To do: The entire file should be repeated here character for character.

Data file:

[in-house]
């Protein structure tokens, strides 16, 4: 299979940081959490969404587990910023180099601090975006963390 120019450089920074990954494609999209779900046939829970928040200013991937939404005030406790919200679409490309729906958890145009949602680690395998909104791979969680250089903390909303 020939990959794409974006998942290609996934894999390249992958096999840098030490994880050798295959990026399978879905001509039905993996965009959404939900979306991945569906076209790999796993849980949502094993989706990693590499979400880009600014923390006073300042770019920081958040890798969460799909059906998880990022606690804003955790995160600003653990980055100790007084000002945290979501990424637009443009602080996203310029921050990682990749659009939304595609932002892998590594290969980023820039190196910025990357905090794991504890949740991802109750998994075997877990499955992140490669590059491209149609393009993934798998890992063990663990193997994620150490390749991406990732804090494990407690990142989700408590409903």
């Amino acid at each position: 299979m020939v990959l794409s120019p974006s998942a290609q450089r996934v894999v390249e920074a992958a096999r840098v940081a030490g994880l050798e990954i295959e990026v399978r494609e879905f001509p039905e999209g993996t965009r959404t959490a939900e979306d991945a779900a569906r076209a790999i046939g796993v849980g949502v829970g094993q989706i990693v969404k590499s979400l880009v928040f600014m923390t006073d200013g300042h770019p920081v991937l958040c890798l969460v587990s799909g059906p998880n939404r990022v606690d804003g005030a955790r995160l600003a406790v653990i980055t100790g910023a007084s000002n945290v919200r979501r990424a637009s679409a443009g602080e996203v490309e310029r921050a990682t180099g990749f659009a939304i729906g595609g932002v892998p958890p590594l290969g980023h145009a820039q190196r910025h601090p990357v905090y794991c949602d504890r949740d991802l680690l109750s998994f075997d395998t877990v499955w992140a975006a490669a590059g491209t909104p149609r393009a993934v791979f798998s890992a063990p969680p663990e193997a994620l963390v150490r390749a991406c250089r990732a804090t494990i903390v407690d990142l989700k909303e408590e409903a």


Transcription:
[in-house]
């Protein structure tokens, strides 16, 4: 299979940081959490969404587990910023180099601090975006963390 120019450089920074990954494609999209779900046939829970928040200013991937939404005030406790919200679409490309729906958890145009949602680690395998909104791979969680250089903390909303 020939990959794409974006998942290609996934894999390249992958096999840098030490994880050798295959990026399978879905001509039905993996965009959404939900979306991945569906076209790999796993849980949502094993989706990693590499979400880009600014923390006073300042770019920081958040890798969460799909059906998880990022606690804003955790995160600003653990980055100790007084000002945290979501990424637009443009602080996203310029921050990682990749659009939304595609932002892998590594290969980023820039190196910025990357905090794991504890949740991802109750998994075997877990499955992140490669590059491209149609393009993934798998890992063990663990193997994620150490390749991406990732804090494990407690990142989700408590409903």
């Amino acid at each position: 299979m020939v990959l794409s120019p974006s998942a290609q450089r996934v894999v390249e920074a992958a096999r840098v940081a030490g994880l050798e990954i295959e990026v399978r494609e879905f001509p039905e999209g993996t965009r959404t959490a939900e979306d991945a779900a569906r076209a790999i046939g796993v849980g949502v829970g094993q989706i990693v969404k590499s979400l880009v928040f600014m923390t006073d200013g300042h770019p920081v991937l958040c890798l969460v587990s799909g059906p998880n939404r990022v606690d804003g005030a955790r995160l600003a406790v653990i980055t100790g910023a007084s000002n945290v919200r979501r990424a637009s679409a443009g602080e996203v490309e310029r921050a990682t180099g990749f659009a939304i729906g595609g932002v892998p958890p590594l290969g980023h145009a820039q190196r910025h601090p990357v905090y794991c949602d504890r949740d991802l680690l109750s998994f075997d395998t877990v499955w992140a975006a490669a590059g491209t909104p149609r393009a993934v791979f798998s890992a063990p969680p663990e193997a994620l963390v150490r390749a991406c250089r990732a804090t494990i903390v407690d990142l989700k909303e408590e409903a």